I might as well finish off yesterday's foray into white organisms, given that I have a list other potential pictures cluttering up my desk, and I didn't say anything about how or why animals or fungi or plants - or rather flowers - are white. When a surface (living or otherwise) absorbs some light wavelengths and reflects others, it is the reflected light we see and the wavelength of that light determines what colour we interpret the object as being. White is not a wavelength or colour, but the combination of all visible wavelengths; clouds or snow look white because they reflect virtually all light. (I hasten to say that I'm no physicist, and this is the simplified version!)
A white flower is very visible to pollinators, especially in dim light - many flowers which are pollinated by night flying moths or bats are white, though many other flowers use white to be conspicuous to daytime visitors. On the other hand animals don't necessarily want to be very visible. It is relevant that very few small animals are white; for instance quite a few larger non-passerine birds are, but almost no small passerines. One situation in which white is advantageous is against a white background, and we can easily think of white Arctic animals in particular, but I've spent little time in snowy places and can't offer pictures of these beautiful beasts.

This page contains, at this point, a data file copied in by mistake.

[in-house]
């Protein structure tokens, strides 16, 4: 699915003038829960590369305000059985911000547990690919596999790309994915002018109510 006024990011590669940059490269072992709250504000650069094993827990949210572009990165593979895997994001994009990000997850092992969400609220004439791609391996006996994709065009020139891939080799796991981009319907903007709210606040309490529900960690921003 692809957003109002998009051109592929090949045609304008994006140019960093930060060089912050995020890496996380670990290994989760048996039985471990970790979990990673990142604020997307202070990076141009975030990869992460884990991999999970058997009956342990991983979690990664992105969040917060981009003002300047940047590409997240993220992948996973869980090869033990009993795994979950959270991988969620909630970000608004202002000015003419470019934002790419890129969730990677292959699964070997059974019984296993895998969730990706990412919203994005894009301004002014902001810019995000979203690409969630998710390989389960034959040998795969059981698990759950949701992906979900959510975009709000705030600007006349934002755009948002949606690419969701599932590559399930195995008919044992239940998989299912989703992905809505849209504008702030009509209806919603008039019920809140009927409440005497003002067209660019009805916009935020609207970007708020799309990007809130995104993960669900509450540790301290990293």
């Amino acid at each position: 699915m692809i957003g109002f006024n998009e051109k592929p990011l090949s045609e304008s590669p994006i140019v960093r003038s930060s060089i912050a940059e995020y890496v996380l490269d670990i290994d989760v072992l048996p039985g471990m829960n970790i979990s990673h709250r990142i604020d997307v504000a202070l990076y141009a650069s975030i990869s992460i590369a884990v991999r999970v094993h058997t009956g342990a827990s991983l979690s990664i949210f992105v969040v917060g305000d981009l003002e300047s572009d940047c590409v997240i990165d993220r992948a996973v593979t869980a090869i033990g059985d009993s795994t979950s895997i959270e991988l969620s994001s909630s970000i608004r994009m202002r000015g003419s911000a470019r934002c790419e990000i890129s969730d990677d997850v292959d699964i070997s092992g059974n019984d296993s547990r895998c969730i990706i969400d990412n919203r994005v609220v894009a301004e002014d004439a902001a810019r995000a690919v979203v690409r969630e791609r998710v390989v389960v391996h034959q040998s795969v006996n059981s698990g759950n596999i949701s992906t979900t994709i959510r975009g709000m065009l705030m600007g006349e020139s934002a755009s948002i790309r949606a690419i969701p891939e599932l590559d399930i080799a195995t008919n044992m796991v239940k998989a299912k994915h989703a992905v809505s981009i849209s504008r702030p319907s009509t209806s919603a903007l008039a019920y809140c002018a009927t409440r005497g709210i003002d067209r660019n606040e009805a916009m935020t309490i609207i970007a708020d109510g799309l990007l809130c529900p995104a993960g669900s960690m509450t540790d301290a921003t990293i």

Quite a few waterbirds are white underneath; these tend to be hunters, which don't want to be too obvious to small animals below them in water. Presumably they are harder to see from underneath against a glarey background than a dark object would be.
|Large fungi, Korup National Park, western Cameroon.|
|orchid Sobralia virginalis, Peruvian Amazonia.|
|Royal Spoonbill Platalea regia, Canberra.|
|Splendid Everlasting Daisies Rhodanthe chlorocephala splendida, Nallan Station, Western Australia.|
|Rough-barked Angophora Angophora floribunda, Araluen Valley, New South Wales.|
|Butterfly, Bwindi Impenetrable National Park, Uganda.|
|Quilineja Luzuriaga polyphylla, Family Philesiaceae,|
a beautiful wet forest climber, Alerce Andino National Park, Chile.
|Red-tailed Tropicbird Phaethon rubricauda, Lord Howe Island.|
Watching these seemingly impossibly white birds flying off the Malabar Cliffs on the north coast
of Lord Howe is reason enough to go there!
|Lambswool Lachnostachys eriobotrya, Family Chloanthaceae, Kalarri National Park, Western Australia.|
|Carissa sp., Family Rubiaceae, central Cameroon.|
|Little Corellas Cacatua sanguinea, Bourke, New South Wales.|
And on that romantic note I'll leave you to wander off, wondering whitely...